Mister Kooser's project is called American Life in Poetry. He launched it in two thousand five with support from the Poetry Foundation. He said he wanted to show average Americans that there is something in poetry for them.
Ted Kooser says there was a time when poetry was a usual feature in newspapers. People would cut out poems they liked and save them.
In a recent American Life in Poetry column, he writes about the poem "Betrayal" by Andrea Hollander Budy. He says the poet shows a married couple suffering from things done and undone. Here is part of the poem.
FAITH LAPIDUS: The current Poet Laureate, Kay Ryan, opened this year's National Poetry Month April first with a videoconference call to four American community colleges. The event was broadcast live on the Internet. April first is National Community College Poetry Day.
Miz Ryan has been teaching English in community colleges for thirty years. She made community colleges the centerpiece of her poetry project. She calls it Poetry for the Mind's Joy. It includes an online poetry page. Miz Ryan also helped organize a poetry writing competition among community college students.
Kay Ryan said she wanted to celebrate the fact that all over America, community colleges save lives and minds. And, she says, they do it with very little financial support.
She says she cannot think of a more efficient, hopeful or fair machine, except maybe the bicycle.
STEVE EMBER: The Community College Humanities Association teamed with Miz Ryan and the Library of Congress for Poetry for the Mind's Joy. David Berry is executive director of the association. He also teaches history at Essex County College in Newark, New Jersey. Mister Berry says at least one hundred ten community colleges across the nation took part in the poetry competition. A winning poem was chosen from each school.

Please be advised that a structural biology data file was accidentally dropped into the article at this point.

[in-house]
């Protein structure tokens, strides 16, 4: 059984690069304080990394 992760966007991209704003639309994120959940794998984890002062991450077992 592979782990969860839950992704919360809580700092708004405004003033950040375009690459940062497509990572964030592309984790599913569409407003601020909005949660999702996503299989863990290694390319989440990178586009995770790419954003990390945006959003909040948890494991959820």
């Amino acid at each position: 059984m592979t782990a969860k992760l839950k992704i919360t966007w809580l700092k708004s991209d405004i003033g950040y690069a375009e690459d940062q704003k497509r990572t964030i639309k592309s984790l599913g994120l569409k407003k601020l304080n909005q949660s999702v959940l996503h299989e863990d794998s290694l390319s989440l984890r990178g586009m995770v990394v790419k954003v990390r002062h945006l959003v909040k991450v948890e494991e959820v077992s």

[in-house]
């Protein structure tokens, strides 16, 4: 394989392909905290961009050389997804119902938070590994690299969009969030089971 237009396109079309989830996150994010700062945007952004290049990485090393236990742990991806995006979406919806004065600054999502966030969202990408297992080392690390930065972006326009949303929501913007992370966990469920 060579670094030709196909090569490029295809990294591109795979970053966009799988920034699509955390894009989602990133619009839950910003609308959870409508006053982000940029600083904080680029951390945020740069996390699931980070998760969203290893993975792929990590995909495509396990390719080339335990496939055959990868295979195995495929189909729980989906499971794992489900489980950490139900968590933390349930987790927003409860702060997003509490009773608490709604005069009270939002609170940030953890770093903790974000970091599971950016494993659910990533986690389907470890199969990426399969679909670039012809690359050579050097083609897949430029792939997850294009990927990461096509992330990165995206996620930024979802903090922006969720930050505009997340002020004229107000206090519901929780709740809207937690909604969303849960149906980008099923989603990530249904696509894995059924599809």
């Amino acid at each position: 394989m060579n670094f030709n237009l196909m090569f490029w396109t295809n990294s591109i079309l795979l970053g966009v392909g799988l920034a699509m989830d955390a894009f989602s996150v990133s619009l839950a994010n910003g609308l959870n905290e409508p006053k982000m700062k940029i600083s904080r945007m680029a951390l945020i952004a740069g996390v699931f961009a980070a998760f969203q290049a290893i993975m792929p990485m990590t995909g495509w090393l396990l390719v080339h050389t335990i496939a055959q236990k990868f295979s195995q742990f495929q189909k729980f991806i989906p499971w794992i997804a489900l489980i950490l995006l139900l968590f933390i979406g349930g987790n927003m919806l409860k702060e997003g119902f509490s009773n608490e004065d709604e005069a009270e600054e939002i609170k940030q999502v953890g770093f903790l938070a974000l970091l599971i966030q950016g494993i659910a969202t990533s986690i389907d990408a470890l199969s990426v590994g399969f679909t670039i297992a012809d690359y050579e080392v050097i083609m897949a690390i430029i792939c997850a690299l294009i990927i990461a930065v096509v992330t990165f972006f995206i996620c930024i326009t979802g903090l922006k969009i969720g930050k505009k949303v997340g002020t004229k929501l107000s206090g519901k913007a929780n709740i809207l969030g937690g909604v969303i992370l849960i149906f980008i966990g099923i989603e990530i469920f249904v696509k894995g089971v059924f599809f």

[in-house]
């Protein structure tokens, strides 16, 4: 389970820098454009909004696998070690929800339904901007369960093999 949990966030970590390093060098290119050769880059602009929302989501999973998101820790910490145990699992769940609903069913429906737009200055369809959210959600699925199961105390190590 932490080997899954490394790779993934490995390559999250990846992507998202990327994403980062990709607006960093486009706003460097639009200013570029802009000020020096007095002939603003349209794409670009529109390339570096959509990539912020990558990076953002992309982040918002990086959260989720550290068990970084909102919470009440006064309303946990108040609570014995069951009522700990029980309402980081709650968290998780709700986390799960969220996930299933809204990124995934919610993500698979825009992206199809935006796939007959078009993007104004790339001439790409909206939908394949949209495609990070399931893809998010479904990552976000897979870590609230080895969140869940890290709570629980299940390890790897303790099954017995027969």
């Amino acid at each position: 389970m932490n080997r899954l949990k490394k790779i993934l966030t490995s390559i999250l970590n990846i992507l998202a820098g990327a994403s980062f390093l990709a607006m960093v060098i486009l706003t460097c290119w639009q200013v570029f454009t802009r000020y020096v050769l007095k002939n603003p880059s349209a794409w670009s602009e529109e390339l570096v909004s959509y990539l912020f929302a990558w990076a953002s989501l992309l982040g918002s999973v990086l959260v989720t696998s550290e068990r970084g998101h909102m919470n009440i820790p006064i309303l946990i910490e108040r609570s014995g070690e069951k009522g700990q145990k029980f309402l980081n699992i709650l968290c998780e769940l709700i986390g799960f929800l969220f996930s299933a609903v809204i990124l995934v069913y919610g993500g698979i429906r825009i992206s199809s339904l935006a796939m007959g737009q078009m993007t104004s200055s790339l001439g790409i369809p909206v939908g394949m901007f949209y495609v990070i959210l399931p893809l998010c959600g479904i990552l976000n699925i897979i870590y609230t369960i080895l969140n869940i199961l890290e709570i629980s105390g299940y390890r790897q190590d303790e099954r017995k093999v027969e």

One of the winners is nineteen year old Nicholas Godfrey from Rome, Georgia. He has been studying for two years at Georgia Highlands Community College. Next, he will attend the University of Georgia to continue writing and graduate with a degree in English.
NICHOLAS GODFREY: "Writing's something I've always done. My imagination kind of turned into words, and I'd start putting those words on a page."
Here Nicholas Godfrey reads his winning poem "When Simplicity Dies."
FAITH LAPIDUS: Lena Reyna is a student in Stockton, California. She will graduate from the two-year college, San Joaquin Delta, in May. San Francisco State University has already accepted Miz Reyna for the fall. But she is waiting to hear from two other schools, including her first choice, the University of California at Berkeley. Lena Reyna says her parents introduced her to poetry at a young age.
LENA REYNA: "I had an Edgar Allan Poe coloring book [laughs] when I was like five. And, as well as Shakespeare and theater in the community."
This is Lena Reyna reading part of her winning poem, "The Weight of Words in Reverse."
FAITH LAPIDUS: The Library of Congress is planning to post the winning poems as an online collection on its Poetry for the Mind's Joy Web site. Perhaps a future Poet Laureate is among the student writers.
LENA RENYA: "I want to continue putting poetry out there. I think it's a very powerful form of expression. There was a time when poetry was really cool…and I want to bring that back again."
STEVE EMBER: This program was written and produced by Caty Weaver. Brianna Blake was our reader. I'm Steve Ember.
FAITH LAPIDUS: And I'm Faith Lapidus. You can find a link to the Library of Congress' poetry site at voaspecialenglish.com. You can also comment on our programs. Join us again next week for THIS IS AMERICA in VOA Special English.